University of Mosul President Looks to a Post-Da’esh Future

AMSTERDAM—The ancient Iraqi city of Mosul is on the front line in the war with Da’esh, also known as Islamic State. Since the group captured the city in June 2014, the University of Mosul has kept going in temporary locations in the city of Dohuk, about 75 kilometers to the north. Al-Fanar Media spoke with Obay Sa’id al-Dewachi, president of the University of Mosul, when he was attending a conference here recently.

On January 14, Iraqi forces re-captured the original university campus, as part of the campaign to retake Mosul, according to media reports. The city is the last major Islamic State stronghold in Iraq.

Established as a university in 1968, the University of Mosul was considered one of the best in Iraq. Its 22 faculties covered a range of disciplines, though it is best known for science and medicine. At the time of the Islamic State invasion it had about 30,000 students, 700 full professors and more than 2,000 instructors. Obay al-Dewachi has been president since 2004.

Da’esh seized the university campus while students were taking exams. The full extent of the physical destruction the group wrought on university property and in the surrounding area is not yet known, but thousands of books and manuscripts in the university library are believed to have been destroyed. But Da’esh did not shut down the university completely.

The university has been operating in exile in Duhok. (See a related article “The University of Mosul Could Show the Way in Post-War Reconstruction.”

Obay Sa’id al-Dewachi has deep family roots in Mosul. His father, Sa’id al-Dewachi, was a distinguished historian who wrote more than 30 books on the history of Mosul and related subjects. His father was also the first director of the Museum of Mosul, a post he held from its founding in 1952 until his retirement in 1968. Obay al-Dewachi’s grandfather was Sheikh Ahmad al-Dewachi, a well-known mufti and Islamic jurist.

Al-Dewachi talked in the interview about recent events at the University of Mosul, and his thoughts about the role of the university in Iraqi society after the war.

– It was reported that you survived an attempt to kill you.

It’s true. I spent one month in hospital in Turkey. The bullets went in here and came out here [pointing to his neck]. There were also four bullets in my back. The university gives contracts for construction projects based on competitive bidding. Da’esh came to me and told me they wanted five or 10 percent of the value of the contracts. I refused, and so they shot me.

– An article in Al-Fanar Media discussed the views of Da’esh on education. How did they put their ideology into practice after they seized control of the university?

They ordered the segregation of classes by sex. But most of the students left, because the government in Baghdad announced that it would not recognize any certificate or diploma issued by the university while it was under the control of Da’esh. They closed every faculty except medicine, pharmacy, dentistry and nursing. And then they insisted that the students and instructors in these subjects must treat the general population. This was after most of the students in these faculties had either gone home or gone to Dohuk [the university’s temporary campus]. There were only a few hundred students in these faculties where previously there had been thousands.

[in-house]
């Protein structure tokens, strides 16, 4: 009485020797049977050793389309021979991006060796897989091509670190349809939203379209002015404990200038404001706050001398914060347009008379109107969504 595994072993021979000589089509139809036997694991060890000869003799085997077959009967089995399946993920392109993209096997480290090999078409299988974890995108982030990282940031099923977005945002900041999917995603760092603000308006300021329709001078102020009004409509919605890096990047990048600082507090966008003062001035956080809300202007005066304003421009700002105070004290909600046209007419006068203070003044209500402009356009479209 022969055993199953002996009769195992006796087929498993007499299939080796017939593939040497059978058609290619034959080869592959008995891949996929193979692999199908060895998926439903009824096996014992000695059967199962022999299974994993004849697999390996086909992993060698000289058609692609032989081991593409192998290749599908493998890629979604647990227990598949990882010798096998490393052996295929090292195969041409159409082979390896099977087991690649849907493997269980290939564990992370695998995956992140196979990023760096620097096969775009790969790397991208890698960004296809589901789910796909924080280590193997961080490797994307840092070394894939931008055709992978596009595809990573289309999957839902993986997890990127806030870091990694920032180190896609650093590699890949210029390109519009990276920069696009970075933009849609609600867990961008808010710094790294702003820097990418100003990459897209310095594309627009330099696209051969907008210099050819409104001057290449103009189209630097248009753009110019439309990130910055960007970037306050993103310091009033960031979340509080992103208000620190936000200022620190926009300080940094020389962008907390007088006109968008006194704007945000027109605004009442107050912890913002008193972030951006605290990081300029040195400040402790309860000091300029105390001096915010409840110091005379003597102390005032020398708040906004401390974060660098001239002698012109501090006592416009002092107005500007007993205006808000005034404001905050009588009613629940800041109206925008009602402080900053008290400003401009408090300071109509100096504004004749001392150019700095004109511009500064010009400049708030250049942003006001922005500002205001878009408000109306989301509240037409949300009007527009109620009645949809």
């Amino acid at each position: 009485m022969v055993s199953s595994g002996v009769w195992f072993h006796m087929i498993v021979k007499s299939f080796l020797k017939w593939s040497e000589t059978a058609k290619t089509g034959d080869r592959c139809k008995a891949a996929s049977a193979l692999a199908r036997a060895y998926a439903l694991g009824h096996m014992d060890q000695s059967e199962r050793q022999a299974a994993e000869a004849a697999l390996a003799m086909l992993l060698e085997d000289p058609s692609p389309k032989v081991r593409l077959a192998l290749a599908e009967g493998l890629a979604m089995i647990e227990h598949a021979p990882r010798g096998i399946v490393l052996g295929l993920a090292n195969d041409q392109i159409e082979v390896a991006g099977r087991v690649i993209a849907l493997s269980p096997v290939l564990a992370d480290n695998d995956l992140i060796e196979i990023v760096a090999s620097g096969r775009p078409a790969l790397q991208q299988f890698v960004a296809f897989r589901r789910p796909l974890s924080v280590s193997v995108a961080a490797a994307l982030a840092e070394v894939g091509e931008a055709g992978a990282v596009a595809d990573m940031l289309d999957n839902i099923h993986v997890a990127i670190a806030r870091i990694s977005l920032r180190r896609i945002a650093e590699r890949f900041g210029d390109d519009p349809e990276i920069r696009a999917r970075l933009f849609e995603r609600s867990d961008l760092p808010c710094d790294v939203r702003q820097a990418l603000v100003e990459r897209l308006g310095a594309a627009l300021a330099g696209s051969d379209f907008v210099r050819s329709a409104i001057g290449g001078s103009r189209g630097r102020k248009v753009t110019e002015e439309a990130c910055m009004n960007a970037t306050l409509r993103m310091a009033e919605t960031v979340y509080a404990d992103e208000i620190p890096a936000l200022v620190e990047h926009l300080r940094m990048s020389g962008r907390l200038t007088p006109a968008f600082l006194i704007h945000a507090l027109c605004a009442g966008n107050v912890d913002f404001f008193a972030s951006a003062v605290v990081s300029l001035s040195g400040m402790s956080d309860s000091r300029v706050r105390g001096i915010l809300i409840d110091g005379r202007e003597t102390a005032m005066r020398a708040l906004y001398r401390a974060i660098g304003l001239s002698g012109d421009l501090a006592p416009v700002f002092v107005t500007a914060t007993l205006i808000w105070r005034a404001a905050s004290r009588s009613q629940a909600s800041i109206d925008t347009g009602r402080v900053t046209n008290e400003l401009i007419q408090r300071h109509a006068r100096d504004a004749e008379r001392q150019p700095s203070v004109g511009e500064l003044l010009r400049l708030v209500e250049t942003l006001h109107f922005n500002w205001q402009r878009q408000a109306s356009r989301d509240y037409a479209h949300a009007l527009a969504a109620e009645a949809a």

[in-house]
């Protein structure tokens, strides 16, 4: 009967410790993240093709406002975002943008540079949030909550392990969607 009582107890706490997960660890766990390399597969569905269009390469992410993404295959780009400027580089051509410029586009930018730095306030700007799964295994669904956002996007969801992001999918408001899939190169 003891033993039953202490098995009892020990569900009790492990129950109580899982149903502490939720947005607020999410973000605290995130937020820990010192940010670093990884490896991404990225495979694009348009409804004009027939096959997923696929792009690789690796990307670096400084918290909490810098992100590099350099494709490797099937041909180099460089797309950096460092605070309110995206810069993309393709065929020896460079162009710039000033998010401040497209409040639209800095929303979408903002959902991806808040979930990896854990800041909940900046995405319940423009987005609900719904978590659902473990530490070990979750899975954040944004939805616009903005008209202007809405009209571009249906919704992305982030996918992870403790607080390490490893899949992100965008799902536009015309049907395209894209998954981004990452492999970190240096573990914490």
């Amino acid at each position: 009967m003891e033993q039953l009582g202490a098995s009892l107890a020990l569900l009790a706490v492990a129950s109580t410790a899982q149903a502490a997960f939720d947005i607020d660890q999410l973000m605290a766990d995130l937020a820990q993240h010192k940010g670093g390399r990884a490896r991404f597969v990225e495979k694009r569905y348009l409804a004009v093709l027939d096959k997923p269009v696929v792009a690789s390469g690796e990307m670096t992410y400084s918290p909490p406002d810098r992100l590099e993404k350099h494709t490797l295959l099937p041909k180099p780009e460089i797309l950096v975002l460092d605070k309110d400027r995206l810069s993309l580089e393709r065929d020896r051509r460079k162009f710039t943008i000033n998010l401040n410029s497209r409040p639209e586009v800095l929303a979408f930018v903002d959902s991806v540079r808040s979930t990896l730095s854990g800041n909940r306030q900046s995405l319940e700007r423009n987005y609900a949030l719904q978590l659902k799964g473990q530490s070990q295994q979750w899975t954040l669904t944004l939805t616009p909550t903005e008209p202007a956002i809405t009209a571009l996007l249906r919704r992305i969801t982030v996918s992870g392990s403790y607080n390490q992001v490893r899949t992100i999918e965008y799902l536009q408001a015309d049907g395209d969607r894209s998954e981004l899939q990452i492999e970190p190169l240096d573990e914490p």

– Did the teaching staff in these faculties have to continue working?

Yes, it was compulsory. If they caught a person trying to leave, they would kill him. They paid them $100 per month.

– Can you tell us what you know about the physical condition of the campus now?

Much of the destruction was caused by aerial bombing—we don’t know by whom. For instance, they bombed the university printing press. It was being used by Da’esh to print their propaganda, so they bombed it. It was a fantastic printing press: we had had it since 1968. It came from Heidelberg, and we used it to produce academic books. But a lot of other buildings in Mosul were destroyed too.

– What will have to be different in Iraqi society once the war with Da’esh is over?

It’s a very harsh lesson. When you lose your house, and everything in it, and all your memories, as many of us have in recent years—no one can imagine this who has not been through it. But you can’t think about revenge, you have to think about how to live the right way. And that means that you should stop thinking about tribe, nationality or religious identity. Tribal allegiance too often allows a person to get away with actions that are clearly wrong.

– What can higher education do in this regard?

Students come to university to get a degree, so that they can get a job. To teach a person about citizenship, about ethics, is the responsibility of his mother and his father. Political or social reform have their place outside the university.

The interview was edited for clarity and brevity.


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